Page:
Volume 93, Issue 66

Thursday, January 27, 2000


NEWS

Heaton drops from USC prez race

Default rate shows decline

Failed talks spart protest at U of T

Study reveals new HIV concerns

MP has his Day on campus

Braun to introduce "beef boards"

Brebner takes logical approach

Briefs

Stuff

Caught on campus

Study reveals new HIV concerns



By Leena Kamat
Gazette Staff

The transmission of mutated HIV strains, which have proven to be immune to normal treatment, has recently become the subject of concern.

A study released Monday by researchers at McGill University revealed one in five newly infected HIV patients have received resistant HIV strains, said Bonnie Spira, manager of HIV laboratories at the McGill University AIDS centre.

The study involved 81 people infected by the virus since July 1997, who had not received any form of drug therapy, Spira said.

She explained resistant viruses are those which are not affected by the drugs used today to treat AIDS, giving them a chance to grow.

The study was unique as it showed the resistant HIV virus can not only be transmitted through sexual intercourse, as previous studies have shown, but also through intravenous drug use, said Rafik-Pierre Sekaly, director of laboratories of immunology at the Institut de Recherches Clinique de Montréal, who worked on the study with Spira.

Approximately 20 per cent of the patients were infected with some form of resistant strain, Sekaly said. He explained most of these patients were resistant to one type of drug but two people were resistant to three or more drugs.

"This type of multiple resistance usually occurs after a long time [after the initial infection]," Sekaly said, adding the resistant virus limited the options for these newly diagnosed patients.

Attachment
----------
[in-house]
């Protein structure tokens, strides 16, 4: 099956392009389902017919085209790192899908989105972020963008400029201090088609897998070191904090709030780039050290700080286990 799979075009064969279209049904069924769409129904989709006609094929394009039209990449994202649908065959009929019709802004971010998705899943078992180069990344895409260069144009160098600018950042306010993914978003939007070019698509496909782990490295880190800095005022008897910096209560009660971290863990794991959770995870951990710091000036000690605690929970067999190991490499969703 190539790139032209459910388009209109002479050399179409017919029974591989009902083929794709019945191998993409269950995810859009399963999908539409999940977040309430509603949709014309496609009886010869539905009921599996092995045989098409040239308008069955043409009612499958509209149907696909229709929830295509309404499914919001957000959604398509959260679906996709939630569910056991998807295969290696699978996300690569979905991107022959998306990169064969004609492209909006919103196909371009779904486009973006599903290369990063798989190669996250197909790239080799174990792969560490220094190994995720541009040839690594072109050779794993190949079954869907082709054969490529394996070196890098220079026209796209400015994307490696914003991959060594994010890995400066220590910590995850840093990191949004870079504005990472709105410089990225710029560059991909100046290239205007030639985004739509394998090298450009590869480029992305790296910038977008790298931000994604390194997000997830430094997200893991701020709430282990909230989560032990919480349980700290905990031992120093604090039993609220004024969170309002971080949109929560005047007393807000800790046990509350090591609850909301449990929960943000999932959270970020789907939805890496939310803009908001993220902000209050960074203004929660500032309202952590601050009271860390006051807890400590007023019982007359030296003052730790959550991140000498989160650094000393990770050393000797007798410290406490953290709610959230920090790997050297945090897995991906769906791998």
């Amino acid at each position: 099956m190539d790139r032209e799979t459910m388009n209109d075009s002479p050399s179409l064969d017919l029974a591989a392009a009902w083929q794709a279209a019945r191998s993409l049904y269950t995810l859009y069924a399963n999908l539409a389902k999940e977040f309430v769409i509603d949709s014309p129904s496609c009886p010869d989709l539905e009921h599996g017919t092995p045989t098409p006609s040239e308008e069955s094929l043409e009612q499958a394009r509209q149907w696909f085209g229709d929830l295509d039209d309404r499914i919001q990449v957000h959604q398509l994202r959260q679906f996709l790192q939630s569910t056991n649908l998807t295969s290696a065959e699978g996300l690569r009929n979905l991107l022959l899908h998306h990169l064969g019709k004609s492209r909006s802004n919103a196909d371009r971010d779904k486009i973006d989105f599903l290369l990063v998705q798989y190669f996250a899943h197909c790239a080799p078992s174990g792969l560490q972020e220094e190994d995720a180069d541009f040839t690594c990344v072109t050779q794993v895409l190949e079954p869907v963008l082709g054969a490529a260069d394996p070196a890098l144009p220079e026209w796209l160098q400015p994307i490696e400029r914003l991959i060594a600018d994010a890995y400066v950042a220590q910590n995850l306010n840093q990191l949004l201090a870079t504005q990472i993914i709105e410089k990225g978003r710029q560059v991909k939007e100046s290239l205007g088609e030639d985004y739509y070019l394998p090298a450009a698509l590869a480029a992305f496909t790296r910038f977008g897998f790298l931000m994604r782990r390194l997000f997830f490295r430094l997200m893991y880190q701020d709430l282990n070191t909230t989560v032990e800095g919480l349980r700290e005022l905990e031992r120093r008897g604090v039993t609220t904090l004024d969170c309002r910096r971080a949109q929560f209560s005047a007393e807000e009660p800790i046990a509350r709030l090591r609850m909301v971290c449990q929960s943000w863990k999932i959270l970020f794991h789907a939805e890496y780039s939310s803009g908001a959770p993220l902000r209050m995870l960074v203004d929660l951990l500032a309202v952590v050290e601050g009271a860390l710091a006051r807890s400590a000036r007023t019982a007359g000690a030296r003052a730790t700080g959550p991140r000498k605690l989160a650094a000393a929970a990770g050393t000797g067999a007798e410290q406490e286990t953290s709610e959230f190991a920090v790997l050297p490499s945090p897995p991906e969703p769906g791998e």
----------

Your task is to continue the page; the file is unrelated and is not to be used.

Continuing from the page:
"It is remarkable," said C. Yong Kang, a professor of virology at Western, of the virus' resistance to three drugs.

"It's a very, very high rate of mutation," Kang said. He explained his concern was controlling HIV which is made more difficult through this fast replication and transmission.

Spira explained the main reason for the increased resistance is that patients are not following their drug therapies. Factors such as dosage and the frequency can have an effect on the virus, she said.

He added the cost for drug therapy, which included a combination of three drugs, was $15,000 annually. It costs $500 to run a screening test where resistance to any type of drug is detected. Patients could be wasting money on drugs if they are resistant to them, as the tests are not routinely conducted, Spira added.

"What we're trying to push is availability of genotype testing," Sekaly said, adding they are also trying to convince the government to subsidize these tests.

Eric Morin, communications executive with Health Canada, said he could not comment about possible funding for the tests since all applications are kept secret.

"Finding out more information about drug resistance is exciting," said Sharon Baxter, executive director of the Canadian AIDS Society. "But it's frightening that the virus is mutating the way it is."


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